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Have not made any U-turn on constitutional reforms: Sharif

world Updated: Mar 27, 2010 21:46 IST
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Opposition PML-N chief Nawaz Sharif on Saturday said he had "no regrets" over his decision to withdraw support for a landmark constitutional reforms package though his stand has been strongly criticised by Pakistan's major political parties.

Addressing a press conference in Lahore, the former premier made it clear that he had not made a u-turn on the issue of backing the reforms package drawn up by a parliamentary committee comprising representatives of all parties, including the PML-N.

He said he had "no regrets" over the position he had adopted. "I do not know why people are saying (I have made a u-turn). I have taken no u-turn over the (proposed) amendments.

"It is not fair to attach the 17th amendment (which gives the President sweeping powers) with other things like renaming the North West Frontier Province and appointment of judges," he said.

Sharif had stunned all political parties on Thursday when he announced the PML-N would not back the proposed reforms package due to differences over the procedure for appointing members of the superior judiciary and the renaming of the NWFP.

He announced his stand hours before the parliamentary committee was to sign a report containing its recommendations to remove changes made to the constitution by former military rulers Zia-ul-Haq and Pervez Musharraf. Sharif's call for the constitutional reforms package to be delayed also embarrassed the ruling Pakistan People's Party, which had planned to table the package in parliament yesterday prior to an address by President Asif Ali Zardari to a joint sitting of the Senate and National Assembly. The parliamentary committee has said the procedure suggested by it for appointing judges is the same as that in the Charter of Democracy signed by Sharif and slain PPP chief Benazir Bhutto in 2006.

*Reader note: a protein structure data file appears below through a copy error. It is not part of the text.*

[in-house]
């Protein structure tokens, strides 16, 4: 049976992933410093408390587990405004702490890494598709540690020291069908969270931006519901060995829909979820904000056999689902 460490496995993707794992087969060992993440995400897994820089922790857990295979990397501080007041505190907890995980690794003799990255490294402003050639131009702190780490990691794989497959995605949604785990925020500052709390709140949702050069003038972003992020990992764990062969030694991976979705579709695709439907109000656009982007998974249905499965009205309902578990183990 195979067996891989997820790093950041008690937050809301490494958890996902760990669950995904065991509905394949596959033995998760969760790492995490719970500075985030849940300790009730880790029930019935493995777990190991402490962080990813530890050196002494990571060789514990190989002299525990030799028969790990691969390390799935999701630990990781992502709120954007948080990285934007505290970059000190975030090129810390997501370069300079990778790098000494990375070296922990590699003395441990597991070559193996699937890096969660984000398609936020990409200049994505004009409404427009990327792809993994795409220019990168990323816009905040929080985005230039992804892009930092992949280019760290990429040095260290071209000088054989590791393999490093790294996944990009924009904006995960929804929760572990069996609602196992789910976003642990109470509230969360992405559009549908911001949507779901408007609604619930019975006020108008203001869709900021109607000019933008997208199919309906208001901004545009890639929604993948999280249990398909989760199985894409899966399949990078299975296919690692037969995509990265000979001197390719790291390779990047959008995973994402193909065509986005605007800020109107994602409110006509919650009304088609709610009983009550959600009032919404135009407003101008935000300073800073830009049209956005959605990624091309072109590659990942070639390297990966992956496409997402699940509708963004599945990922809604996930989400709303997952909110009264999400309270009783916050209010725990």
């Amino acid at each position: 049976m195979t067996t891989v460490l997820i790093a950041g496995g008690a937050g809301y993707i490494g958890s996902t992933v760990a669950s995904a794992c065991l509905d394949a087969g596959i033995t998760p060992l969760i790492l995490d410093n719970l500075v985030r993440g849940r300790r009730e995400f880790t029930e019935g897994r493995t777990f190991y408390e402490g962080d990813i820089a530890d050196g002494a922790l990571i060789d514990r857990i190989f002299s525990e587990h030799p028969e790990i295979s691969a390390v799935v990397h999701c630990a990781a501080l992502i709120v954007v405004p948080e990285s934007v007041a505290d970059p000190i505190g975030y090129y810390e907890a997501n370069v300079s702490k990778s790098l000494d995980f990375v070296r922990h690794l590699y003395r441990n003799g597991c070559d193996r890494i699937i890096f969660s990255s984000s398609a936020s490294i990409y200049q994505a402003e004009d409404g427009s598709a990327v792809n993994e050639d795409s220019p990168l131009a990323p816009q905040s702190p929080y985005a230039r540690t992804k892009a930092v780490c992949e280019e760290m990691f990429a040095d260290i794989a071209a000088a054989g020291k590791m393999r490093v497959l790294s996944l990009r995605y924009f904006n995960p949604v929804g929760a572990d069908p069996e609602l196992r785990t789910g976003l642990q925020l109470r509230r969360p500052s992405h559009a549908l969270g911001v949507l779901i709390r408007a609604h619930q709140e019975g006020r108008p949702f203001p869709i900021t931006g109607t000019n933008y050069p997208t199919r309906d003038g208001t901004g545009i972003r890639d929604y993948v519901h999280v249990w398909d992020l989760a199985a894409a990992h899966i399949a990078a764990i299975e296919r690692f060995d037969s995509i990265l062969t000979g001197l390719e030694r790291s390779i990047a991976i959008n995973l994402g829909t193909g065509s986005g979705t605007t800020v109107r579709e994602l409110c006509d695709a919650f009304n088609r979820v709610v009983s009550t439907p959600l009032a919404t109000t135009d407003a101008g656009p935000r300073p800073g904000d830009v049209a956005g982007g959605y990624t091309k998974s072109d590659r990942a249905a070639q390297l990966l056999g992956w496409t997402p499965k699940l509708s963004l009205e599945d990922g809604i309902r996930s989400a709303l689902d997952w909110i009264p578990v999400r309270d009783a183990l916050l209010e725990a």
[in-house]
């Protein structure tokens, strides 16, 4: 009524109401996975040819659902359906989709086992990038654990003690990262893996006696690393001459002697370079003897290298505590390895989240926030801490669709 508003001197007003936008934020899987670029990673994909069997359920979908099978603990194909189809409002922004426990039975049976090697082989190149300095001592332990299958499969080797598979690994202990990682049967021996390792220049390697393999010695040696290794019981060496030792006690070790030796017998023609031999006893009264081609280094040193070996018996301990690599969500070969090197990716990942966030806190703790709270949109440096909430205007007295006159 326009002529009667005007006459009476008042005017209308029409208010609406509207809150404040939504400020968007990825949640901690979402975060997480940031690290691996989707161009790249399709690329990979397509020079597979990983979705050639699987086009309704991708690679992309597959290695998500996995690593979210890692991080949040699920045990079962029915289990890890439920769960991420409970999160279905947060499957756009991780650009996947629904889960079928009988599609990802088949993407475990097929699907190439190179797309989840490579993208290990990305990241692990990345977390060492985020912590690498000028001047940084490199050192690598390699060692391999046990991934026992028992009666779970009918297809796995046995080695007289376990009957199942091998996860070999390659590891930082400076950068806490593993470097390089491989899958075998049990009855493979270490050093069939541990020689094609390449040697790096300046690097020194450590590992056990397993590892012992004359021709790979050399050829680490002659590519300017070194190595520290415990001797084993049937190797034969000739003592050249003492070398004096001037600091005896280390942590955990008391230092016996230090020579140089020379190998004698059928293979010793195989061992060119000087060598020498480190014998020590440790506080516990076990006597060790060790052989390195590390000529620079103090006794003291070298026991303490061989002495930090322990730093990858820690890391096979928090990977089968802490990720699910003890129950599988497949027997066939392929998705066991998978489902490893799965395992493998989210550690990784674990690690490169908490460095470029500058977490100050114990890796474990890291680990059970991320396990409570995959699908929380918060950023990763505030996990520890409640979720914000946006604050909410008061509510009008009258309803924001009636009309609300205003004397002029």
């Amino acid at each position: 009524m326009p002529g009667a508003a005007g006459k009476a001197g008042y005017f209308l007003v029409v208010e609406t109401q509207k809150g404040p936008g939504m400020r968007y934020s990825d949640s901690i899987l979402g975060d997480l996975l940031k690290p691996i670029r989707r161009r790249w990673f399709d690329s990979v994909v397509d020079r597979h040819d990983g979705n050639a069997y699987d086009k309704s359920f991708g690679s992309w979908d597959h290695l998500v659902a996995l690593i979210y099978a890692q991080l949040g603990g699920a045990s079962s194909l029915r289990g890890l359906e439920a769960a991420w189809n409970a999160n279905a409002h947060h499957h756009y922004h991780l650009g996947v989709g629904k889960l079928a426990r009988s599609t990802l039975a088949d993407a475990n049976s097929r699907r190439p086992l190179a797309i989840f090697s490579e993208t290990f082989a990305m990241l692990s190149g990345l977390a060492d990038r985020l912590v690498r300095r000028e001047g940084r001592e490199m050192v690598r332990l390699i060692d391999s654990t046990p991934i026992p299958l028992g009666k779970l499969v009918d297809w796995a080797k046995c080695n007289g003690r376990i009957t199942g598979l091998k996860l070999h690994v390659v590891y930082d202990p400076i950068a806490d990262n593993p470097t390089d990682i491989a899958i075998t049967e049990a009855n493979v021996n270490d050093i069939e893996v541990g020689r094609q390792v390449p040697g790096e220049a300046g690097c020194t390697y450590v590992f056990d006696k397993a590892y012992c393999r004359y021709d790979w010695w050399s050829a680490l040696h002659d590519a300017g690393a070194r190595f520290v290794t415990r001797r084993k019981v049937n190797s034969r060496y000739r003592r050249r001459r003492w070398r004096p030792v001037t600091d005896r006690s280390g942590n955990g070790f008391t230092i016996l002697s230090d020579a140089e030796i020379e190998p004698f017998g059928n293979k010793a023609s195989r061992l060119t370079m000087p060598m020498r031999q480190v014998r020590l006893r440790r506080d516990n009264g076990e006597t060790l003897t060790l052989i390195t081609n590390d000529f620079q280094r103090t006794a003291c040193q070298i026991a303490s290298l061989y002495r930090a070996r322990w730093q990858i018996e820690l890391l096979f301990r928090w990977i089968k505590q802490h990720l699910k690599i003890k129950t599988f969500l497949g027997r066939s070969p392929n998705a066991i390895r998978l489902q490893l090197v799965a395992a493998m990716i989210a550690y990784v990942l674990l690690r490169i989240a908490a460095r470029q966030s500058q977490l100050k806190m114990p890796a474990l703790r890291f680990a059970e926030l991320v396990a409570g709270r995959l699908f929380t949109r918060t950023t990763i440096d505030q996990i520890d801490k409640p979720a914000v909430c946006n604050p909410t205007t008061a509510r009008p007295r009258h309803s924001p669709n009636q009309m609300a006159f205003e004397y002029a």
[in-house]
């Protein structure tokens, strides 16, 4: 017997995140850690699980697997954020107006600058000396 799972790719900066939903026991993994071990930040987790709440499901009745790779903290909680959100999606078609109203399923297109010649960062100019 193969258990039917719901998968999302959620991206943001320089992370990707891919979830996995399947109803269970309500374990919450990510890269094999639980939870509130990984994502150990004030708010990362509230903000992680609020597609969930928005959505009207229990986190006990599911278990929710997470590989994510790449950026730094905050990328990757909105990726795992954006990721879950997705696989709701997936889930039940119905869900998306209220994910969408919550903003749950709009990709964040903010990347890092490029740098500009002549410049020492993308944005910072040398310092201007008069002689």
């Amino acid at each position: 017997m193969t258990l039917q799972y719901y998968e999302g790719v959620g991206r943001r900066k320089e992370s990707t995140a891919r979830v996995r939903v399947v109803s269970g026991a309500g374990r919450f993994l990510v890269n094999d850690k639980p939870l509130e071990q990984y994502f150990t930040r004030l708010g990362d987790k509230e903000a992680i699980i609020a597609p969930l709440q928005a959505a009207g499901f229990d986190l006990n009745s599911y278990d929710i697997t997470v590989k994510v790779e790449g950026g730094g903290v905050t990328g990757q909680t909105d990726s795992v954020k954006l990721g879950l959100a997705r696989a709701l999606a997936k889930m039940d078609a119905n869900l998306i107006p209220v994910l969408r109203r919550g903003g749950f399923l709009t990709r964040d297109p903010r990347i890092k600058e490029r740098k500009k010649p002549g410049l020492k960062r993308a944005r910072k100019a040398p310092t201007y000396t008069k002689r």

The committee even agreed to changes in a proposed judicial commission for appointing judges after the PML-N said a retired judge of the Supreme Court should be its seventh member.

During his news conference, Sharif said the law minister who was accused of receiving a bribe of Rs 30 million should not be part of the judicial commission.

"The Chief Justice of Pakistan must head the judicial commission and be authorised to appoint its seventh member," he said.